Photo by Darren Langit/Rappler
MANILA, Philippines – Defense Secretary Delfin Lorenzana said on Monday, September 16, that he would scrutinize a deal allowing a China-backed telecommunications company to build facilities in Philippine military camps – before approving it.
The Armed Forces of the Philippines (AFP) on September 11 signed a memorandum of agreement (MOA) with Dito Telecommunity (formerly Mislatel), the country’s third major telco player that includes the Chinese government-controlled China Telecom in a consortium.
The deal raised concerns over the possibility of Chinese espionage using the AFP’s communication lines and within its own premises.
“I [was] traveling kasi when this came out. When I inquired, the Chief of Staff of the AFP said the MOA [was] going to my office for my approval. So now I am aware of it and I will scrutinize it carefully before giving my approval,” Lorenzana said in a message to reporters on Monday, September 16.
Lorenzana is out of the country and said he would be back in Manila on Friday, September 20. He's traveling to the US and Europe.
Earlier on Monday, Presidential Spokesperson Salvador Panelo said Lorenzana told him he was unaware of the deal between the AFP and Dito Telecommunity, and that he would investigate the matter.
Senator Francis Pangilinan earlier questioned the deal and warned that Chinese companies such as China Telecom are mandated to gather and provide intelligence – or to spy – for the Chinese government.
The opposition senator added that the Philippines’ security and foreign polices “have become so absurd,” pointing out that Lorenzana himself earlier flagged the threat of espionage from Chinese-dominated Philippine online gaming operator (POGO) hubs near military camps.
Defense analyst and former National Security Council consultant Jose Antonio Custodio told Rappler that China would likely take the opportunity to “siphon information” from the military.
Question of loyalty
At the plenary hearing for the Department of National Defense’s (DND) 2020 budget at the House of Representatives on Monday, Gabriela party-list Representative Arlene Brosas asked security officials to “say outright” what would be the deal’s national security implications.
Muntinlupa City Representative Rufino Biazon, sponsor of the DND budget, responded on the agency’s behalf, saying the DND and AFP “are the experts,” and they found no threat from the arrangement with Dito Telecommunity.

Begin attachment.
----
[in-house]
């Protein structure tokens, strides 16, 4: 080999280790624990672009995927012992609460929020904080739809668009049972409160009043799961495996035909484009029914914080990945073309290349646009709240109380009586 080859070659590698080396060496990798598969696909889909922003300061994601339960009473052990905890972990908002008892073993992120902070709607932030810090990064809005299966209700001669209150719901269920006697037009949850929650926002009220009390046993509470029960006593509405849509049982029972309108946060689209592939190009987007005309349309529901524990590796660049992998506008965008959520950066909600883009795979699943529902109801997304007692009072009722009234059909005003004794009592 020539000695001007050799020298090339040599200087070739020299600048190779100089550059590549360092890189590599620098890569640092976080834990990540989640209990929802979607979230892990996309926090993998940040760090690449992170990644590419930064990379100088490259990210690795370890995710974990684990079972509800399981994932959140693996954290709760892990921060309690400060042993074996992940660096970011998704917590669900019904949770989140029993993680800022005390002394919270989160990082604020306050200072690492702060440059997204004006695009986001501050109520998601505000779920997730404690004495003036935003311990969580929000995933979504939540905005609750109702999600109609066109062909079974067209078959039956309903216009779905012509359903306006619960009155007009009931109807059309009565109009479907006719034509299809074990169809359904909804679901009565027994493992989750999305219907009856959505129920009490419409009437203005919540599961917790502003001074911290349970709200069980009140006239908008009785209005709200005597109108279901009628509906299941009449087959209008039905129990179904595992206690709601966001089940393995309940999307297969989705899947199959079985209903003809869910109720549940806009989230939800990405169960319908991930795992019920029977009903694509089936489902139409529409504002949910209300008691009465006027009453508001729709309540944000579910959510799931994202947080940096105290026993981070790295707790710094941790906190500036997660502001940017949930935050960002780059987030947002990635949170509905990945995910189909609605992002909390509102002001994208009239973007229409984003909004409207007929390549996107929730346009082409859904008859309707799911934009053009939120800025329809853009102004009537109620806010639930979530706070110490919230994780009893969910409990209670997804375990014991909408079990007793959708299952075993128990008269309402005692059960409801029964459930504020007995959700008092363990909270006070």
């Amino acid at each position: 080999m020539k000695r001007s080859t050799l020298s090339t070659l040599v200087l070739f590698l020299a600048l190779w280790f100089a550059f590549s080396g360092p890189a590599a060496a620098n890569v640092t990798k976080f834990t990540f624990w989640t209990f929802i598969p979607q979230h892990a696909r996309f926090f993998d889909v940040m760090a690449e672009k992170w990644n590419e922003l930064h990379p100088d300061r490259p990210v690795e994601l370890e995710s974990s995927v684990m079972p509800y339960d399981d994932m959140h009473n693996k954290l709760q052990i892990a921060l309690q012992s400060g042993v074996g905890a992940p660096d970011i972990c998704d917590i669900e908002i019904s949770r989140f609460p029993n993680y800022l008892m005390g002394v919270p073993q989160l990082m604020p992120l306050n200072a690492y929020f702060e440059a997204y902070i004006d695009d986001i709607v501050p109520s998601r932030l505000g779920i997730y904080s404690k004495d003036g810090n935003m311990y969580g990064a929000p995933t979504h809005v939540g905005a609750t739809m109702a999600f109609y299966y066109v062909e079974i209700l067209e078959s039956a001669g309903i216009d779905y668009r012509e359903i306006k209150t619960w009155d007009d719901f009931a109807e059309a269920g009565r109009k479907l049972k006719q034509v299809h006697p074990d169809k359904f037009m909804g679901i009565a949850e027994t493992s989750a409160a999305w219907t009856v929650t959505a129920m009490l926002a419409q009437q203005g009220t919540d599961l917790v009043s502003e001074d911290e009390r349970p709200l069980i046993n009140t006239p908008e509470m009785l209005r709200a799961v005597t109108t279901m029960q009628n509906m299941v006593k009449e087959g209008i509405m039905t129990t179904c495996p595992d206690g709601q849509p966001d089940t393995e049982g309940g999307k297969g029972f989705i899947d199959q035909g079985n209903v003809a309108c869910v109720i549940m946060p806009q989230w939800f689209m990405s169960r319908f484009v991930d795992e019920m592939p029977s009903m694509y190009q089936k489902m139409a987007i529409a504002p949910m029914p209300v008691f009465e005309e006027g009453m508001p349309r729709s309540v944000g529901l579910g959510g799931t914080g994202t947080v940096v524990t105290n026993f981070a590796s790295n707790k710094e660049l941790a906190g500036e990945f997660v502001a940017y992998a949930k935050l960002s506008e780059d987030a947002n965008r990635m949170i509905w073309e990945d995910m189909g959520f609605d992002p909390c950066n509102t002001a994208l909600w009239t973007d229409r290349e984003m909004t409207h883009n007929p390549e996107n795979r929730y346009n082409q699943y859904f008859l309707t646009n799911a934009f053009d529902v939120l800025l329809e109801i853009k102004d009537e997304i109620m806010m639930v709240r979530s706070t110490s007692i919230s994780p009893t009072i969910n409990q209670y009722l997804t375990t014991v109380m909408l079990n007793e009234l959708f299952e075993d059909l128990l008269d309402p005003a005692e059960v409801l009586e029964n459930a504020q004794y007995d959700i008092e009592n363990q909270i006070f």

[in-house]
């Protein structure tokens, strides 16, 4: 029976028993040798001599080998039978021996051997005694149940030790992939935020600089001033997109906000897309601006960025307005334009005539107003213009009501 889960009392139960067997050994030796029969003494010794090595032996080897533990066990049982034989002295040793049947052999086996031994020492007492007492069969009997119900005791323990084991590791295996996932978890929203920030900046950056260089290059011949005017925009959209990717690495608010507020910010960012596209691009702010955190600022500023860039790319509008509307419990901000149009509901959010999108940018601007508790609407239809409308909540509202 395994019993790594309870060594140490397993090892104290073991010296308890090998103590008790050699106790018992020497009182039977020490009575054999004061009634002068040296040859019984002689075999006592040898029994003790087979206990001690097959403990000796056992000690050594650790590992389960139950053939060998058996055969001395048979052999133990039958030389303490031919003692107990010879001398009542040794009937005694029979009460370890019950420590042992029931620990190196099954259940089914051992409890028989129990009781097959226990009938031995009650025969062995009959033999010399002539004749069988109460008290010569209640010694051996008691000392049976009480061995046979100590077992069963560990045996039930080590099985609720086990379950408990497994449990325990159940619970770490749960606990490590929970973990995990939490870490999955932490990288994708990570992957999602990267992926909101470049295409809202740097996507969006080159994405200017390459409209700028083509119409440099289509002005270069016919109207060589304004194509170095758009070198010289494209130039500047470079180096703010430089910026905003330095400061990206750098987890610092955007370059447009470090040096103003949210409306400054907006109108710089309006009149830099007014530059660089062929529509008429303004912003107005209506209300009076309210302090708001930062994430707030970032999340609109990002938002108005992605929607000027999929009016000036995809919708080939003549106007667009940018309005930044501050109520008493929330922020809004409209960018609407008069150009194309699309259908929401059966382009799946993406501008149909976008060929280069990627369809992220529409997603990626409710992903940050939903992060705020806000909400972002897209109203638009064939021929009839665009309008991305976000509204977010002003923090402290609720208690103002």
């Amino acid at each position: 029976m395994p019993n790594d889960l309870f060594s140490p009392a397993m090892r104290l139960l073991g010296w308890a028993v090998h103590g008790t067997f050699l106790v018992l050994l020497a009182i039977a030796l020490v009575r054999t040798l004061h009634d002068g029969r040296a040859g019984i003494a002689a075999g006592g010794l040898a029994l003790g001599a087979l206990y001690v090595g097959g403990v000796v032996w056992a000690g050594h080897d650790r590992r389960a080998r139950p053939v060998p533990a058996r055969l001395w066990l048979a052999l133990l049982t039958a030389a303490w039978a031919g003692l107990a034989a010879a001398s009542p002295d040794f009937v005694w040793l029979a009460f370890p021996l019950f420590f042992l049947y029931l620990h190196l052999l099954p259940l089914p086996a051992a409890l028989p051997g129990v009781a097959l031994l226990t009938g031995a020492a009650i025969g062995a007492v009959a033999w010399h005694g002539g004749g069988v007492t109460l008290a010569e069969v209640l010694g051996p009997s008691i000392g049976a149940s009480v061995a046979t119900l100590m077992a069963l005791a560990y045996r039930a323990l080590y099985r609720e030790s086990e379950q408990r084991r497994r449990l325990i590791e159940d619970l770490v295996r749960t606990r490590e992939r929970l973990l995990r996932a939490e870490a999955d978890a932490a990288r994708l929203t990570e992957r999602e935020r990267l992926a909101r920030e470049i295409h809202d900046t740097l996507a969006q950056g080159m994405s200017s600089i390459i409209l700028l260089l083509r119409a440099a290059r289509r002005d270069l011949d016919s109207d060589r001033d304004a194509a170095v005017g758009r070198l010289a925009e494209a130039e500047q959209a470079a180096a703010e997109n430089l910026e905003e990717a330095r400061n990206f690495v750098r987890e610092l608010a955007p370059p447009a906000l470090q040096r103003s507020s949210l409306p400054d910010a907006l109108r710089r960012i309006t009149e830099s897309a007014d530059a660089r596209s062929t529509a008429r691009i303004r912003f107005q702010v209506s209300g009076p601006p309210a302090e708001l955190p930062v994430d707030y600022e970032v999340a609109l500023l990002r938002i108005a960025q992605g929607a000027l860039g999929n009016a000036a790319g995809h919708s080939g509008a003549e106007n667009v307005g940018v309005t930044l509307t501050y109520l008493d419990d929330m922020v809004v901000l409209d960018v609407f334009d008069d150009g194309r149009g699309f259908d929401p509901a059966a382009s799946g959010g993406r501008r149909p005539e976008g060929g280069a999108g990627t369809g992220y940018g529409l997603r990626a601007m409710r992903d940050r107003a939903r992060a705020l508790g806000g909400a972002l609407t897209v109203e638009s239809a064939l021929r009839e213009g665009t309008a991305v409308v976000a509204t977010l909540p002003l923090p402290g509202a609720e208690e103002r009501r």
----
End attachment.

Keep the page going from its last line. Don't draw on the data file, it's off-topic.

The third telco would only “co-locate” its equipment with those of Globe Telecom and Smart Communications on existing towers, Biazon said, adding that no new communication towers would be constructed.
Globe and Smart are Filipino-owned private companies.
The telco facilities would be limited to reflectors and relay stations atop mountains on military reservations, not necessarily camps, AFP public affairs chief Colonel Noel Detoyato told reporters in a separate interview on Monday.
AFP Spokesperson Brigadier General Edgard Arevalo said as much when he defended the deal in yet another interview on Monday, saying there was “no cause for concern.”
At the congressional budget hearing, Biazon emphasized that the deal was not yet final, and that it still needed Lorenzana’s approval.
Capping off her round of questions, Brosas asked, “Just to be clear, kanino po ba ang loyalty ng DND at AFP (who holds the loyalty of the DND and the AFP)?”
Biazon responded for the security establishment: “The loyalty of the DND and the AFP is with the Filipino people, I think there is no doubt about that.”
Satisfied, Brosas thanked Biazon, then added, "We cannot use our resources to aid China in its colonization of the Philippines.” – Rappler.com
JC Gotinga often reports about the West Philippine Sea, the communist insurgency, and terrorism as he covers national defense and security for Rappler. He enjoys telling stories about his hometown, Pasig City. JC has worked with Al Jazeera, CNN Philippines, News5, and CBN Asia.